I have cobbled together a JavaScript-and-SVG program for assembling and disassembling toothpick trees up to stage *n* = 128. At this stage the number of toothpicks is 10,923, which is a lot of toothpicks if you buy them in boxes of 250. On the other hand, it’s a whole lot smaller than the 2^{128}–1 branches of the full binary tree.

The successive toothpick totals form sequence A139250 in Sloane’s OEIS. The notes accompanying that listing point out lots of interesting facts about the pattern and the process that generates it. If you run the animation, you can’t help noticing the distinctive behavior as *n* approaches each integer power of 2, or the repeating pattern in which a square block has a smaller square “ear” at each corner. And no toothpick after the initial ~~one~~ three crosses either the *x* or the *y* axis. (When the *x* or *y* coordinate is a power of 2, toothpicks from opposite sides meet at points along the axis, but they do not cross it.)

The notes also mention a conjecture, which I assume remains open:

Conjecture: Consider the rectangles in the sieve (including the squares). The area of each rectangle (A=b*c) and the edges (b and c) are powers of 2, but at least one of the edges (b or c) is <= 2.

The rectangles at issue in this conjecture are “open” rectangles, with no toothpicks or parts of toothpicks inside of them. I’ve become curious about more general squares and rectangles, defined as any axis-aligned quadrilateral whose perimeter is traced by an unbroken chain of toothpicks or half-toothpicks, regardless of what’s in the interior. Here are a few squares discovered in a small sample of the toothpick pattern:

The unit of distance in this compilation is half of a toothpick, since that’s the smallest square that can possibly appear. I have highlighted squares with side lengths of 1, 2, 3, 4, 6, 7 and 8 units. Is there a square of side length 5? How about 9 and 17? Looking for rectangles more generally rather than just squares, I enlisted the help of Ros. The black dots in the matrix at right represent all the rectangles we were able to find by hand and eye. (I have not yet written a program to search more systematically.) The red circles at 5-by-5 and 9-by-9 are vacancies that seem particularly intriguing. Do those squares exist anywhere in the toothpick tree? If not, is there some simple argument to explain why?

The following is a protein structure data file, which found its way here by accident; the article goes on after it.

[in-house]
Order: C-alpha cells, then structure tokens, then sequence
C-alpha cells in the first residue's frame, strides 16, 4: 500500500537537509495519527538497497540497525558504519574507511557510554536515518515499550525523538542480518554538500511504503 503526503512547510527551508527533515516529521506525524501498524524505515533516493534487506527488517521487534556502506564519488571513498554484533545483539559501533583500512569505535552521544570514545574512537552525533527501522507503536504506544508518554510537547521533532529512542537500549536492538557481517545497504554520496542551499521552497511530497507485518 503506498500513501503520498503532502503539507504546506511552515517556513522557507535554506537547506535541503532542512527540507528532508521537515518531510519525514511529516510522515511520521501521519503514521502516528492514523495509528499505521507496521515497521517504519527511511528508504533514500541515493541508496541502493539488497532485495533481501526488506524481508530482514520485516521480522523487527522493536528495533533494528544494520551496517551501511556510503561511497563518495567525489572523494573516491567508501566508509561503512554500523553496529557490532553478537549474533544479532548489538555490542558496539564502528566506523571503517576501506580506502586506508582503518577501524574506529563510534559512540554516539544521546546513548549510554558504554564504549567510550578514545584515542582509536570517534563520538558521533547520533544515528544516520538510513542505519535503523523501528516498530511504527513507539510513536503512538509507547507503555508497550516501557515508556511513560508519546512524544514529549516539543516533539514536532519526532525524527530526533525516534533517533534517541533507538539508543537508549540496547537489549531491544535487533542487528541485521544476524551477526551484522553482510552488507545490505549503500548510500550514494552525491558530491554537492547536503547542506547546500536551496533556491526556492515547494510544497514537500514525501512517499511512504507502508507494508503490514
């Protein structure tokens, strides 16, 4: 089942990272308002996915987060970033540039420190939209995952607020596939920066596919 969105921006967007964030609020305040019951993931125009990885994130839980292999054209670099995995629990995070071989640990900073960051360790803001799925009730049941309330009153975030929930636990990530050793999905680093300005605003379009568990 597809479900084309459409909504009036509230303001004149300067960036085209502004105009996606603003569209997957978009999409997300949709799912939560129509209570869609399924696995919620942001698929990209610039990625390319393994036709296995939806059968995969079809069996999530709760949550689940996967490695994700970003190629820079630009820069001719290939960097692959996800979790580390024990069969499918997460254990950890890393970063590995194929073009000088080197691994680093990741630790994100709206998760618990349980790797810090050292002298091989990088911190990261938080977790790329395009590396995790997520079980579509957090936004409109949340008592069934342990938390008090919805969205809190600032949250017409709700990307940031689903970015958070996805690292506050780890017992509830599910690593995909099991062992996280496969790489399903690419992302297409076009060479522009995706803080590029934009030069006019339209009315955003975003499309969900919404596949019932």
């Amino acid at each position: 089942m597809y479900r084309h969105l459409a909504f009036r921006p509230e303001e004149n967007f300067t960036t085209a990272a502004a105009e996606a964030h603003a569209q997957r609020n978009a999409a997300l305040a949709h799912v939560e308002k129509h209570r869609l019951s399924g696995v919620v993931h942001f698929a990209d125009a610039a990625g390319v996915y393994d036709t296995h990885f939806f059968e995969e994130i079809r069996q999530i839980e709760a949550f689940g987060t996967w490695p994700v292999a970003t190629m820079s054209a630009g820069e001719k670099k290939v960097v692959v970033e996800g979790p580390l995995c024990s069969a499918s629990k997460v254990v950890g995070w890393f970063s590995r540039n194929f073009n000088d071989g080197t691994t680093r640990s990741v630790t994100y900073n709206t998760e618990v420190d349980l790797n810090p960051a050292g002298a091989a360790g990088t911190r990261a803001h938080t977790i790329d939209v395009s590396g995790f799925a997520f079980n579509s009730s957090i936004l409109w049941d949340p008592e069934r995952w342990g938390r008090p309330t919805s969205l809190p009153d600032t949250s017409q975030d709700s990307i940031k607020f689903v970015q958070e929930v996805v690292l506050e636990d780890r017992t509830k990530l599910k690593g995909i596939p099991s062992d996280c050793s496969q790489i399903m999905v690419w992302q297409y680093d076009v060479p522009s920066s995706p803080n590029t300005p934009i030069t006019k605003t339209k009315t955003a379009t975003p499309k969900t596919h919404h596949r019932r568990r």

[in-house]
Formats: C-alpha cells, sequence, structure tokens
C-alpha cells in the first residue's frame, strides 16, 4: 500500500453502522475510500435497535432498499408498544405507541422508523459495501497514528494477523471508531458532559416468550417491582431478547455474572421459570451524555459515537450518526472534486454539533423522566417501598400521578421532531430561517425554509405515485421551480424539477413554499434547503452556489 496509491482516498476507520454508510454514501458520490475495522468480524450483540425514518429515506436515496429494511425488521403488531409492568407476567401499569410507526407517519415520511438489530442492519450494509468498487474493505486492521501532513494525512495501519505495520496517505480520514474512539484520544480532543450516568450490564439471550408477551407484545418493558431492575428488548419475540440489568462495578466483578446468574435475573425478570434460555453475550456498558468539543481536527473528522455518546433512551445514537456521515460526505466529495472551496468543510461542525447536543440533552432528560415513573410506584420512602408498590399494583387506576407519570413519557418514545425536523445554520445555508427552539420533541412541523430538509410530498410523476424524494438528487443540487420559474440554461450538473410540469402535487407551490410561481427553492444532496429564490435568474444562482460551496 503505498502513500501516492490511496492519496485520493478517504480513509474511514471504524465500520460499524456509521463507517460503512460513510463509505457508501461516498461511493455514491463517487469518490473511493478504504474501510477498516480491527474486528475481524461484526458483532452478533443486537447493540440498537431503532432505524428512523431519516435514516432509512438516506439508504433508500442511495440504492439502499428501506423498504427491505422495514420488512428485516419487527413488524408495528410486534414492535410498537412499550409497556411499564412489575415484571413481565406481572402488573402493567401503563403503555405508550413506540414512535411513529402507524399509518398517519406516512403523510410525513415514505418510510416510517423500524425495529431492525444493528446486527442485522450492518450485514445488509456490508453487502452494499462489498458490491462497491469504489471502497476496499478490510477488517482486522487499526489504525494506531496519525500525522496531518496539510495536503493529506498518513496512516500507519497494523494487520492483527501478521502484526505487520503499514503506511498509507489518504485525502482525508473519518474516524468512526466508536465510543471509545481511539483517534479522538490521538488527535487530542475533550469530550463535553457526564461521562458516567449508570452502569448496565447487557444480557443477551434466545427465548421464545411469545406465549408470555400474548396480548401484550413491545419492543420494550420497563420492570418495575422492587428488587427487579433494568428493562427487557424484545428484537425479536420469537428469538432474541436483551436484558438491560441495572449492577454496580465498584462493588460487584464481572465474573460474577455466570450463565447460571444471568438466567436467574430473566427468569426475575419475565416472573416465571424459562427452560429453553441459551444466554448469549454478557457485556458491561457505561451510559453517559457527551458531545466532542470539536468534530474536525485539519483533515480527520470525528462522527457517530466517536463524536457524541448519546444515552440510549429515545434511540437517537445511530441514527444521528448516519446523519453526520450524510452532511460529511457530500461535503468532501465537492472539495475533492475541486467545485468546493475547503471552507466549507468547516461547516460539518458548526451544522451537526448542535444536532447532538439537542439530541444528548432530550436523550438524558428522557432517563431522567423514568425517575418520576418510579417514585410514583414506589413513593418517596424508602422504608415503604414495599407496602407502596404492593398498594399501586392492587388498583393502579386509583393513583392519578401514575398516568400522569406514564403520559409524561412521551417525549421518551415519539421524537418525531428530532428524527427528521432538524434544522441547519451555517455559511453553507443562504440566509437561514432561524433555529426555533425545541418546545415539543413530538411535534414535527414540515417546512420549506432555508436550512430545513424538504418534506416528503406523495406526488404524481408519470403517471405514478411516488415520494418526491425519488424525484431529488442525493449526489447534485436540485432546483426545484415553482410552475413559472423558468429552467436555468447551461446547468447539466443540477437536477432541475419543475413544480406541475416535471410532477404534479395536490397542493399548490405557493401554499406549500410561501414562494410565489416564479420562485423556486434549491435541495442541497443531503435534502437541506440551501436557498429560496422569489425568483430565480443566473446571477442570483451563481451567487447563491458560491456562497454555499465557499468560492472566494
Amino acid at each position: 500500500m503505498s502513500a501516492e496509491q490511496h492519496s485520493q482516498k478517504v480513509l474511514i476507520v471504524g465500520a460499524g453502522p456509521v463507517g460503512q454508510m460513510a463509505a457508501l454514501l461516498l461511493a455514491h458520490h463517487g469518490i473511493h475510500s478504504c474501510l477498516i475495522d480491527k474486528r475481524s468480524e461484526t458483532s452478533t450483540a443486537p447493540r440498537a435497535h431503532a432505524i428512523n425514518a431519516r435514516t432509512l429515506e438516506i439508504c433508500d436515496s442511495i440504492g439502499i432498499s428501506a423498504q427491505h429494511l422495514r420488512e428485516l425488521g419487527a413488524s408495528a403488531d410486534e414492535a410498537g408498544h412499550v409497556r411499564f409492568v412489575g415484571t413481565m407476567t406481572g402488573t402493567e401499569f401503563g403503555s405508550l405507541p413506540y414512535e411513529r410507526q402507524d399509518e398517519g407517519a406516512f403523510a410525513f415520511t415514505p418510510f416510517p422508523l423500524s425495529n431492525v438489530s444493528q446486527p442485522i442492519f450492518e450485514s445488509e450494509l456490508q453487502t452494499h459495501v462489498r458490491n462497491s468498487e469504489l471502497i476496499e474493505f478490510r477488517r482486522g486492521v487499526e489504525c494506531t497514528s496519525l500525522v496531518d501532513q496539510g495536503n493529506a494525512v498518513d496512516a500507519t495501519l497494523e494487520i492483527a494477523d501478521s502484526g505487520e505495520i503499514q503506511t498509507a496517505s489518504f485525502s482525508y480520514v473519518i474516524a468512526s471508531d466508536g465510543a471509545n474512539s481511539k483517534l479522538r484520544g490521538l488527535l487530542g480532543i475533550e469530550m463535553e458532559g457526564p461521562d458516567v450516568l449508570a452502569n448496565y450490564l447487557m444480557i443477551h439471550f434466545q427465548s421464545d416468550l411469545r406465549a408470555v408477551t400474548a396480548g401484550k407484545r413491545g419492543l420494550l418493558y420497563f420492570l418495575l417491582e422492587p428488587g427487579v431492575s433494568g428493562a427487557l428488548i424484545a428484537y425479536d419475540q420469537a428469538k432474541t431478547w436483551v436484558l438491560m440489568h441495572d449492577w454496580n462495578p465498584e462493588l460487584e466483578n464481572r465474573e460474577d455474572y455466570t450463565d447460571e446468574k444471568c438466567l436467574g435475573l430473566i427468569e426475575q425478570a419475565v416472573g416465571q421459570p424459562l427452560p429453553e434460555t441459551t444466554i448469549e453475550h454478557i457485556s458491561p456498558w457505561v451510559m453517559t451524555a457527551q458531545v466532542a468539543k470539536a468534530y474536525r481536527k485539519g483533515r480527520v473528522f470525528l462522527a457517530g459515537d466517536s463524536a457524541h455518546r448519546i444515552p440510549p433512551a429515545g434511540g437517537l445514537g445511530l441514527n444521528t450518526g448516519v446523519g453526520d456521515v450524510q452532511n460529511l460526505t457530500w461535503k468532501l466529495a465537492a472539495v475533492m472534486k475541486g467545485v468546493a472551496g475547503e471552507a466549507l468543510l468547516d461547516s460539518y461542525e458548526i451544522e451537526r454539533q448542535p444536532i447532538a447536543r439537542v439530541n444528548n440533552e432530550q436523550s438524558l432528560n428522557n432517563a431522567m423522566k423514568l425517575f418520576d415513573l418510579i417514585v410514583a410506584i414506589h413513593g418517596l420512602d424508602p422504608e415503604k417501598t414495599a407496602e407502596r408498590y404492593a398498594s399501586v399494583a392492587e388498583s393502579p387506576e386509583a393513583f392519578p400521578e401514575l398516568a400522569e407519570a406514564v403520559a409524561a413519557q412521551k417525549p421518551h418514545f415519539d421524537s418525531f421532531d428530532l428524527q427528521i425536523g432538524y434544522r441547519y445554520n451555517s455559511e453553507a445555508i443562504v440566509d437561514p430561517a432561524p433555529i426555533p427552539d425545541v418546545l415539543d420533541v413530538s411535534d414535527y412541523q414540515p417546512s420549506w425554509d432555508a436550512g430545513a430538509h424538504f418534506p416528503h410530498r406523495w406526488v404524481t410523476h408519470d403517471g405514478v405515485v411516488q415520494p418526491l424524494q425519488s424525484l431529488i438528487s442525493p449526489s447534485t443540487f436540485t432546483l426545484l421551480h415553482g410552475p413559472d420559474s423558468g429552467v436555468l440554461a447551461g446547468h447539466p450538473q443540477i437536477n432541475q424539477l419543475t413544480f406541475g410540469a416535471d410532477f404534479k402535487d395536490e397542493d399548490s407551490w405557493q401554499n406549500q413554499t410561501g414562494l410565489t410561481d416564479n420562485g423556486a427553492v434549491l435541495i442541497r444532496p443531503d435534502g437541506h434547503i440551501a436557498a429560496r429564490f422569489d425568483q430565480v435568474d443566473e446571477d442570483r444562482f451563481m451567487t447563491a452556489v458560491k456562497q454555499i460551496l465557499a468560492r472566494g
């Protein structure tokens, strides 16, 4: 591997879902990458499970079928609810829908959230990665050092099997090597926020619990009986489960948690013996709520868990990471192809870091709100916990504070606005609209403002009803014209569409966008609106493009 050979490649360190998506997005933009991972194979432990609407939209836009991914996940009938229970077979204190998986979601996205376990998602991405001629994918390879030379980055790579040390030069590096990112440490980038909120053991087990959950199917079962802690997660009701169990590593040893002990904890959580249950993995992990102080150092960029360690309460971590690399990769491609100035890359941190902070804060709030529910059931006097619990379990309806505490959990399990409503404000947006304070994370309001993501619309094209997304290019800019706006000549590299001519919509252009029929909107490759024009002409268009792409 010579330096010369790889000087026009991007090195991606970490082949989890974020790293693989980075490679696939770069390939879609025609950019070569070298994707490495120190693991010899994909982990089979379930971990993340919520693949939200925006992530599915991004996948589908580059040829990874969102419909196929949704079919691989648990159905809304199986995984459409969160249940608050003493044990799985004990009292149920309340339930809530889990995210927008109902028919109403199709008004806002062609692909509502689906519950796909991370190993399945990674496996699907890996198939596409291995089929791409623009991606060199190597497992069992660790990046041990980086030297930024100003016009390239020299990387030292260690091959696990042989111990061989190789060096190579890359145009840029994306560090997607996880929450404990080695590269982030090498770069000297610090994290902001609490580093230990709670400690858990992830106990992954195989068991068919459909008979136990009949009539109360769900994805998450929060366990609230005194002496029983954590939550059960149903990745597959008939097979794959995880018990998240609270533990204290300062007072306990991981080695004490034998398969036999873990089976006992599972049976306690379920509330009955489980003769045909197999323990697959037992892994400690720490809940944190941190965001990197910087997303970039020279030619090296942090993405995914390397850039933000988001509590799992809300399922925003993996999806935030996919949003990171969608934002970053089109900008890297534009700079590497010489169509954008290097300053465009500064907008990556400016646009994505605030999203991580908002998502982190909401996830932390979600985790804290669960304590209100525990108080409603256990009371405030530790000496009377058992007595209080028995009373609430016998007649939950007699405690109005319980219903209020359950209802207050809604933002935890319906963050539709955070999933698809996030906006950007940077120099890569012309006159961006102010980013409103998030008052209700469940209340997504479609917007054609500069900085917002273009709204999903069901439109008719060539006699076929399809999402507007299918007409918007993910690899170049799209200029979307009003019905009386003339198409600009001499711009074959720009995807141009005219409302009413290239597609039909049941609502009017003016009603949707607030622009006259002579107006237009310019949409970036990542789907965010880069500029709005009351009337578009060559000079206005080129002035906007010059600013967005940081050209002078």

Joshua trees and toothpick trees, natural trees and mathematical trees: They are very different, but I’m fond of them both.

A day spent in the desert sun admiring the idiosyncrasies of *Yucca brevifolia* feels quite unlike a day spent coding H curves or toothpick trees in JavaScript, or poring over printouts searching for 5-by-5 squares. But I wouldn’t want to have to choose between those activities. And I’m particularly pleased when I can make a connection between them, however tenuous and fanciful.

Very nice connection between real and abstract!

The OEIS could be helpful to suggest a pattern. The first sequence found in the encyclopedia for 1, 2, 3, 4, 6, 7, 8 which involves powers of two is A023758: \(2^i - 2^j\), \(i >= j\). This suggests the next sizes could be 12, 14, 15, 16, 24.

“And no toothpick except the initial one crosses either the x or the y axis.” The first pair after the initial one cross the y-axis, don’t they?

Yes! Of course. Thank you for the correction.

2^n-1 –> 1, 3, 5, 9, 15, …

¿1 and 3?

1 = 1 <— no 0s

2 = 10

3 = 11 <— no 0s

4 = 100

5 = 101 <— 0 inside

6 = 110

7 = 111

8 = 1000

9 = 1001 <— 0s inside

…

I’m feeling slightly confused: \(5\) and \(9\) are of the form \(2^n + 1\); \(1\) and \(15\) are \(2^n - 1\); \(3\) is a member of both sequences.

I invented the D-toothpick pattern in the 1980s (in a biology class after hearing about leaves of ginkgo trees) and I’ve implemented a program generating variations of the pattern as a (winning) entry for the 1995 International Obfuscated C Code Contest: remarks.

Leo: You should add a comment to the OEIS page for the toothpick sequence: http://oeis.org/A139250